The Lower Saxony Research Network Design of Environments for Ageing (GAL) - Towards Interdisciplinary Research on ICT in Ageing Societies
ABSTRACT Worldwide, ageing societies are bringing challenges for independent living and health care. Health-enabling technologies for pervasive health care and sensor-enhanced health information systems offer new opportunities for care. In order to identify, implement and assess such new information and communication technologies the 'Lower Saxony Research Network Design of Environments for Ageing' (GAL) has been launched in 2008 as interdisciplinary research project. In this publication we inform about the goals and structure of GAL, including first outcomes, as well as to discuss the potentials and possible barriers of such highly interdisciplinary research projects in the field of health-enabling technologies for pervasive health care. Although GAL's high interdisciplinarity at the beginning slowed down the speed of research progress, we can now work on problems, which can hardly be solved by one or few disciplines alone. Interdisciplinary research projects on ICT in ageing societies are needed and recommended.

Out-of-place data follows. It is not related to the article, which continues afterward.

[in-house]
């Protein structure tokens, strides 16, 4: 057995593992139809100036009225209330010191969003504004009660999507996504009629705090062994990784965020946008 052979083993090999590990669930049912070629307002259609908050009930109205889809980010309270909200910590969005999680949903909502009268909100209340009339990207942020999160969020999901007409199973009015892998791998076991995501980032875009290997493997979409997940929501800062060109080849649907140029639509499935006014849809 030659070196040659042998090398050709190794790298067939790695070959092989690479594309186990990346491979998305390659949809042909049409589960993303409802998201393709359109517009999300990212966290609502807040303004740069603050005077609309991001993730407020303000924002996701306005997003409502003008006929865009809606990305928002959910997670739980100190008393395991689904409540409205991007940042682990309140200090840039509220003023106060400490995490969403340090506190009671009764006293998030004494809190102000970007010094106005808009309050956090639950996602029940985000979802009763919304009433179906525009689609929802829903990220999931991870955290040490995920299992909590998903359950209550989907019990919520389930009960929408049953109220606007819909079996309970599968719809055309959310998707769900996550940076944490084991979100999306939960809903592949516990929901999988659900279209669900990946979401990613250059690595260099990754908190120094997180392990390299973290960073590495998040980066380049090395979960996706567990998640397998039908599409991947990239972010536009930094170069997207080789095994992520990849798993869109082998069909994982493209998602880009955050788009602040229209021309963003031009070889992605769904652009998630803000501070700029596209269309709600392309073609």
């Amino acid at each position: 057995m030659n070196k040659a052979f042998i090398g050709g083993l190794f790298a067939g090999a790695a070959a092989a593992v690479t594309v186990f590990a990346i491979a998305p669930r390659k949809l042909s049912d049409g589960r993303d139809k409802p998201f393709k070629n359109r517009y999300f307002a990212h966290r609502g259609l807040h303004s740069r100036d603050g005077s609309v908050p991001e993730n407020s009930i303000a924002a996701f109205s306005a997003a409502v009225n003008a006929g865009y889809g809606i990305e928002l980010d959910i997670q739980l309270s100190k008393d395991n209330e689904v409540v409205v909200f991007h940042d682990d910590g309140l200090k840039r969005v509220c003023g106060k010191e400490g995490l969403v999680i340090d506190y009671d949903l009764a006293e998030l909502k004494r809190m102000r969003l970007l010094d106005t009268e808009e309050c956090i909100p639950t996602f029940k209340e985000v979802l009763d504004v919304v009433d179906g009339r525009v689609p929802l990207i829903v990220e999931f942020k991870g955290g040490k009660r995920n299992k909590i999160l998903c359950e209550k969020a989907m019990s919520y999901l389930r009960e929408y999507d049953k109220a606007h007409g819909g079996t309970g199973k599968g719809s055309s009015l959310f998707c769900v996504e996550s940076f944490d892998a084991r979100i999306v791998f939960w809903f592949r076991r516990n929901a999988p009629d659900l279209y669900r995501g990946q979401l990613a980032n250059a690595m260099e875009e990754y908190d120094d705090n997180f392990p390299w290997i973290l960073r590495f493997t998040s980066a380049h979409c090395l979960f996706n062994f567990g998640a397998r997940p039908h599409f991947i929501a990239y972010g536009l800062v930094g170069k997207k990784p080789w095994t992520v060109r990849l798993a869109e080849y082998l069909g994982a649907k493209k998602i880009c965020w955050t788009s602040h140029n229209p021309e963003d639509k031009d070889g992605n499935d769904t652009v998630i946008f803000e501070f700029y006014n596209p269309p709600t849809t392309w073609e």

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ABSTRACT: The aging of the population creates pressure on the healthcare systems in various ways. A massive increase of chronic disease conditions and age-related illness are predicted as the dominant forces driving the future health care. The objective of this paper is to present future research demands in pervasive healthcare with the goal to meet the healthcare challenges by paving the way for a pervasive, user-centered and preventive healthcare model. This paper presents recent methodological approaches and proposes future research topics in three areas: i) pervasive, continuous and reliable long-term monitoring systems; ii) prevention through pervasive technology as a key element to maintain lifelong wellness; and iii) design and evaluation methods for ubiquitous, patient-centric technologies. Pervasive technology has been identified as a strong asset for achieving the vision of user-centered preventive healthcare. In order to make this vision a reality, new strategies for design, development and evaluation of technology have to find a common denominator and consequently interoperate. Moreover, the potential of pervasive healthcare technologies offers new opportunities beyond traditional disease treatment and may play a major role in prevention, e.g. motivate healthy behavior and disease prevention throughout all stages of life. In this sense, open challenges in future research have to be addressed such as the variability of health indicators between individuals and the manner in which relevant health indicators are provided to the users in order to maximize their motivation to mitigate or prevent unhealthy behaviors. Additionally, collecting evidence that pervasive technology improves health is seen as one of the toughest challenges. Promising approaches are recently introduced, such as "clinical proof-of-concept" and balanced observational studies. The paper concludes that pervasive healthcare will enable a paradigm shift from the established centralized healthcare model to a pervasive, user-centered and preventive overall lifestyle health management. In order to provide these new opportunities everywhere, anytime and to anyone, future research in the fields of pervasive sensing, pervasive prevention and evaluation of pervasive technology is inevitably needed.Methods of Information in Medicine 12/2009; 49(1):67-73. · 1.60 Impact Factor